Portrait Heads in Paper
This project allows students to use their imaginations and problem-solving skills while learning to manipulate paper. They are also challenged to perceive and create value differences and variety using a one-color material.
Show students portraits by such people as Amedeo Modigliani, Fernando Botero, Frederick Remington, and Red Grooms to demonstrate different ways that artists perceive the human face. Show students how to score paper to control folds, and demonstrate various techniques such as curling strips around a pencil, cutting spirals, curling on the edge of scissors, and fringing. They can also be shown how to make the crown of a hat to fit within a brim.
A walk around the room to look at other people's solutions to a problem may help students arrive at a new approach. These "gallery walks" can help every student work at a higher level. Assure them that through the ages artists have been inspired by the work of their fellow artists, and that the originator of the idea should be honored to have inspired someone else.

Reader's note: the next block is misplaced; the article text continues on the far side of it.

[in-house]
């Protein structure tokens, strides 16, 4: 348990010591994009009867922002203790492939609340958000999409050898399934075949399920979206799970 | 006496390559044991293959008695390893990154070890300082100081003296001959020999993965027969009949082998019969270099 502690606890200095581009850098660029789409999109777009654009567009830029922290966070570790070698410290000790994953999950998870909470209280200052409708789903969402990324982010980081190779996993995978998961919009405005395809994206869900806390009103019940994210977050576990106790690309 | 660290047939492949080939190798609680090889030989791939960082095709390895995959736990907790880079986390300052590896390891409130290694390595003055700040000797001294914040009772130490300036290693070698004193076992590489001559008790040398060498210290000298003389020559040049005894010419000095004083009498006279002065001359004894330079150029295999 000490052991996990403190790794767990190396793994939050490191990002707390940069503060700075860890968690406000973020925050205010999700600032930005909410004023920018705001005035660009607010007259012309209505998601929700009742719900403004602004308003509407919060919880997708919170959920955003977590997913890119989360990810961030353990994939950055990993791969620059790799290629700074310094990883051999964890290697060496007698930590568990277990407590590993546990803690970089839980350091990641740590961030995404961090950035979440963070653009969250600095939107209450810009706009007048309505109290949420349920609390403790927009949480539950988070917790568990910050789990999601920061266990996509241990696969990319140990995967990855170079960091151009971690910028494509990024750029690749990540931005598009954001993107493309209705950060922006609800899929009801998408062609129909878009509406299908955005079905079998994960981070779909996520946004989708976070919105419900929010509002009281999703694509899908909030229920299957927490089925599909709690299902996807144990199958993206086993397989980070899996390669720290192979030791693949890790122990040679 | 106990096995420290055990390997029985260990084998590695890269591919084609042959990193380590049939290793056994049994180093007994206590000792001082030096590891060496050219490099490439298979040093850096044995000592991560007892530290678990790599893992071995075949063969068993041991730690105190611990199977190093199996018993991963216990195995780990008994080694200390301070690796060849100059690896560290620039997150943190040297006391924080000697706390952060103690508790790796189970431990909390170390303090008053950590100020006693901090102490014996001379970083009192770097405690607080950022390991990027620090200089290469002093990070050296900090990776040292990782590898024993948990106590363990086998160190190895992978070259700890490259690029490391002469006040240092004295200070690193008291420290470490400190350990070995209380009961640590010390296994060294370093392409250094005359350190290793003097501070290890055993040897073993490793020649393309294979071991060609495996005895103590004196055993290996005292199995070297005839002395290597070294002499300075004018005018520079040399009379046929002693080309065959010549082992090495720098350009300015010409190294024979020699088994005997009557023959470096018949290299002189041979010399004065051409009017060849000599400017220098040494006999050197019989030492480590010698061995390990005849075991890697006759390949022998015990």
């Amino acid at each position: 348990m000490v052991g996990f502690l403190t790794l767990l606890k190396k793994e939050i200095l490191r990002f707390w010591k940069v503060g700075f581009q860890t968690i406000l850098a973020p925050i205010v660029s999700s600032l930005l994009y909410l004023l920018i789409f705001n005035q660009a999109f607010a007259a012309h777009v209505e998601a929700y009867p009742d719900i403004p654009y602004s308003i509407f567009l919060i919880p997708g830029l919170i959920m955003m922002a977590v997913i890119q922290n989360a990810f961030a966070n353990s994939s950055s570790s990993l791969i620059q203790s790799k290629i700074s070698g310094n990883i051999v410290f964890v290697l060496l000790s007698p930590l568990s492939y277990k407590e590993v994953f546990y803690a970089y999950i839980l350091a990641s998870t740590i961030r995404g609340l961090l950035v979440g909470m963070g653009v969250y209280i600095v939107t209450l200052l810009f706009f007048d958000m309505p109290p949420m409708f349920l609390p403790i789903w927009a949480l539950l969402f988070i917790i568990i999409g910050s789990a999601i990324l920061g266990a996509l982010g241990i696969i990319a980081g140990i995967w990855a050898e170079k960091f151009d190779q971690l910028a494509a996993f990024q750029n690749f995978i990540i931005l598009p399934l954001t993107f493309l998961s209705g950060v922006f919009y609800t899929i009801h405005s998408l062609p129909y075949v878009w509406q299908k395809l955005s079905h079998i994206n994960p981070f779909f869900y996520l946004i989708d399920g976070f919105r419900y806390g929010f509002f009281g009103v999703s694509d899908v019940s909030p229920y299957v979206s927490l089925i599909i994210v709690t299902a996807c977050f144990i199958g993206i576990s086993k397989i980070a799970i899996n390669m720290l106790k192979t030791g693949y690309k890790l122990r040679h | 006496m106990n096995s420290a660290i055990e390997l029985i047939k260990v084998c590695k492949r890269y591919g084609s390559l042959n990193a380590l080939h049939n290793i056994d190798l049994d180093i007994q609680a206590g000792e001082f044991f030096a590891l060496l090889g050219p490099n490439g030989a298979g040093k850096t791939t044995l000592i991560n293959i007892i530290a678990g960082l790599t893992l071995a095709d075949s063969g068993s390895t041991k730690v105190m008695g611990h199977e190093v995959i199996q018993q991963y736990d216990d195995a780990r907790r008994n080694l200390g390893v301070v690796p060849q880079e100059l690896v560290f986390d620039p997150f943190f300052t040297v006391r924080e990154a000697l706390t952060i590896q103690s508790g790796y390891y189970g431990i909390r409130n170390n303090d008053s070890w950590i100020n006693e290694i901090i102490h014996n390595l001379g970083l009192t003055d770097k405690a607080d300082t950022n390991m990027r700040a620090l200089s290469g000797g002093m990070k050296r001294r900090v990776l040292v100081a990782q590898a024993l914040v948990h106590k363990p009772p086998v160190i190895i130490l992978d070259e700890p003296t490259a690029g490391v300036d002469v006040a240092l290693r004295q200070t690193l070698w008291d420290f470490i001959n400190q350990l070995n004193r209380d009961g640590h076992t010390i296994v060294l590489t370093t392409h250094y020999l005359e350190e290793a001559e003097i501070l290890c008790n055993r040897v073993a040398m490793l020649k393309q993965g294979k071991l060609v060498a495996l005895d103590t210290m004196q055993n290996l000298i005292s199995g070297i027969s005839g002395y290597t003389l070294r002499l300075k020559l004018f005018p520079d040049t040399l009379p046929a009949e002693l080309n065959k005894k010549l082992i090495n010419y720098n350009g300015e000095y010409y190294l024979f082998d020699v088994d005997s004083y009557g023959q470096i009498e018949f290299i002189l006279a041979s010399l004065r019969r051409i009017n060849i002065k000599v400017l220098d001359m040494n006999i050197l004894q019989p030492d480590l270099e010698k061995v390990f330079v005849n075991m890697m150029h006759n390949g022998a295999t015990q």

- Make copies of the Portrait Heads in Paper student page.
- Distribute them to all students.
- Go over the directions with the students.
- Give It a Life
Students can make up an adventure story or biography about their portrait head. They can give it a name, write about where it lives, what kind of work it does, what its favorite quotation is, and something else about its lifestyle.
- Real People Portraits
These paper faces could be based on real people from the past or present, such as colonial leaders, presidents, royalty, world leaders, or famous inventors. Hats and collars might give clues to a personality even though it will be difficult to have a likeness. The face could be displayed next to a research paper about this particular person.
Excerpted from A Survival Kit for the Elementary/Middle School Art Teacher.
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